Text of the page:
- The Washington Times - Friday, November 8, 2002

Some of the greats of boxing gathered last night at the Hilton Washington and Towers for the round of charity, cigars and champagne known as Fight Night. Leading the show was local favorite Sugar Ray Leonard.
The event raises money for Fight for Children, the organization founded by Joseph E. Robert Jr. to help local organizations.
Scheduled to appear on the boxing card was heavyweight contender Michael Grant, on the comeback trail since his loss to Lennox Lewis two years ago, against James "Hurricane" Watson.
More than 2,000 of the District's movers and shakers in politics, sports and business have gathered each year for 13 years for an old-fashioned "smoker" and a night at the fights.
The highlight of the event is always the appearance of boxing legends, such as former middleweight champion Jake LaMotta; former light heavyweight and heavyweight champion Michael Spinks; former welterweight and middleweight champion Carmen Basilio; former heavyweight contender Earnie Shavers, and Leonard, the former Palmer Park, Md., fighter who won world titles in the welterweight, junior middleweight, middleweight, super middleweight and light heavyweight divisions.
"This is a wonderful night," Leonard said. "It's a wonderful cause, and it's always good to be part of it."
Leonard, 46, is back in the boxing business, this time as a promoter with his own company that promotes fights and fighters nationwide. Although Leonard was more involved in his own career and promotion as a boxer than perhaps any other fighter, he said the business side of the sport has been an education.
"I was sort of isolated from the business because of Mike Trainer [Leonards adviser]," he said. "Although I knew about the business end, doing it is another dimension and learning how difficult this business is. We have built our company from the ground up."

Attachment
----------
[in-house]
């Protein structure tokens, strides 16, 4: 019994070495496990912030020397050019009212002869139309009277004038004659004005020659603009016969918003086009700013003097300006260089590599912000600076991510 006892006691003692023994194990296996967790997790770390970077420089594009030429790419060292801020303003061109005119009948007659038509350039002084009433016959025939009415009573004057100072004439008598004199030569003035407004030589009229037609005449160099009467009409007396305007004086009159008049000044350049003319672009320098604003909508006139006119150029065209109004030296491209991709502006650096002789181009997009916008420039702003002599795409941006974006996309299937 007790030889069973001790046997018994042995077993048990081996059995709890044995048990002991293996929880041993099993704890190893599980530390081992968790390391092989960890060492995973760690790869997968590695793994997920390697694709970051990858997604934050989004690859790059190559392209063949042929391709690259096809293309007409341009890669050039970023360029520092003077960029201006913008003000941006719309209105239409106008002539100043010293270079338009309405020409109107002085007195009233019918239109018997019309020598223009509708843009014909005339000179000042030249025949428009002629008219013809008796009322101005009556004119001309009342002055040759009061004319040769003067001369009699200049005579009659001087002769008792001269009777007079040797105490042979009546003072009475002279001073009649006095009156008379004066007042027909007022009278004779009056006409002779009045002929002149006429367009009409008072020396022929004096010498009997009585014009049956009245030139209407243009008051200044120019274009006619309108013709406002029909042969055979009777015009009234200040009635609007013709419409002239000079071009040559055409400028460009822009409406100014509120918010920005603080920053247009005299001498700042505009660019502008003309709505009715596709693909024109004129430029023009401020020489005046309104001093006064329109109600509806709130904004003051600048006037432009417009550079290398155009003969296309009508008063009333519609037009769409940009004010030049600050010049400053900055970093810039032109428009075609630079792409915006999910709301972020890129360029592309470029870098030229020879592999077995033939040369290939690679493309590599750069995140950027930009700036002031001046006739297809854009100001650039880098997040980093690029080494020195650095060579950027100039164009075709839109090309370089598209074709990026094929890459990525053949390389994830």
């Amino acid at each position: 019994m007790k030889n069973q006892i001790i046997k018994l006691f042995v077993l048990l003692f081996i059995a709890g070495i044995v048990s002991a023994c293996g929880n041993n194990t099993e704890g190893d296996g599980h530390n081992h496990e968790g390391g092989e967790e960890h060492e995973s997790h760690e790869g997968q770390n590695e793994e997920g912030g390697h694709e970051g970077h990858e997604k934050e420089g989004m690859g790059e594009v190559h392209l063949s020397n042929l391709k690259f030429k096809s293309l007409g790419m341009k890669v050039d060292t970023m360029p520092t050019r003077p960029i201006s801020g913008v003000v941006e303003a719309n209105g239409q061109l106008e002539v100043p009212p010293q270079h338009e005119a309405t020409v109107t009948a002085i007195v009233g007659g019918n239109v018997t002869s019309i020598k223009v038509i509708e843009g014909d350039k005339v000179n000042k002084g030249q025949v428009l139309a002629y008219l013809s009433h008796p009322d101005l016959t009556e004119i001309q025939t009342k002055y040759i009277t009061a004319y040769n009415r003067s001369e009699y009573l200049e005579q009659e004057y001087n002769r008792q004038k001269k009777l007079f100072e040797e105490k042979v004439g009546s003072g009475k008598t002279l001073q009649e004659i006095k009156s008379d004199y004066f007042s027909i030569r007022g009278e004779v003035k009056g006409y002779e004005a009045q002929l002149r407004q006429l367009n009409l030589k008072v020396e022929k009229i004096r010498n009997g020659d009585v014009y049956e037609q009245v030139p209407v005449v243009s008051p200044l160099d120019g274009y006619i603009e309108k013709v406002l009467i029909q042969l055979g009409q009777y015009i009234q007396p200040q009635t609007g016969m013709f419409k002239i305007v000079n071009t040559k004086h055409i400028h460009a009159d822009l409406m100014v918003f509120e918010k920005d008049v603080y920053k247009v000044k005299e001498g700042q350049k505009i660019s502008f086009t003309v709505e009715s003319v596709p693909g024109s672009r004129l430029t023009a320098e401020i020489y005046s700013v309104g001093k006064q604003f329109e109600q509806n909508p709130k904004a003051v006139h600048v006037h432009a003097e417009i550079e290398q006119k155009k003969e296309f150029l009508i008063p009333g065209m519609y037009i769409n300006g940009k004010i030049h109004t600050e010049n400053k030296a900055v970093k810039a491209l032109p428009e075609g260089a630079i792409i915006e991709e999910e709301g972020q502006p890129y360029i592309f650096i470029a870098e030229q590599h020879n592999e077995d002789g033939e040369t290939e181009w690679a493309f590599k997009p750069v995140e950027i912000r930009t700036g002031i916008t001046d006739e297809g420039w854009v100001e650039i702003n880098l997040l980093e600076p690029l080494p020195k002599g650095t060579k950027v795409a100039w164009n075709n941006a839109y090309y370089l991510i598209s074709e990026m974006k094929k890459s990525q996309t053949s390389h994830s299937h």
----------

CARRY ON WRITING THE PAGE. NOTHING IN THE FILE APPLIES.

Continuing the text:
One of his fighters, heavyweight Joe Mesi, recently drew 16,000 to a fight in his hometown of Buffalo, N.Y., a win against contender David Izon. "You don't find a lot of great competition in boxing like you used to," Leonard said. "My whole thing is to try to promote good fights."
Part of the buzz in boxing today is the possibility of undisputed light heavyweight champion Roy Jones Jr. moving up to fight World Boxing Association heavyweight champion John Ruiz.
Leonard moved up over his career from the 147-pound welterweight division to eventually fight Donny LaLonde and capture a light heavyweight title in the 175-pound weight class, so he knows something about moving up in weight, although he never considered fighting as a heavyweight.
"Light heavyweight was good enough for me," he said, laughing. "But I think if Roy can move non-stop for 12 rounds and not get hit, he can win the fight. I'll be curious to see if Roy can hold him off in a clinch. The only way Ruiz can win is if it becomes a wrestling match."

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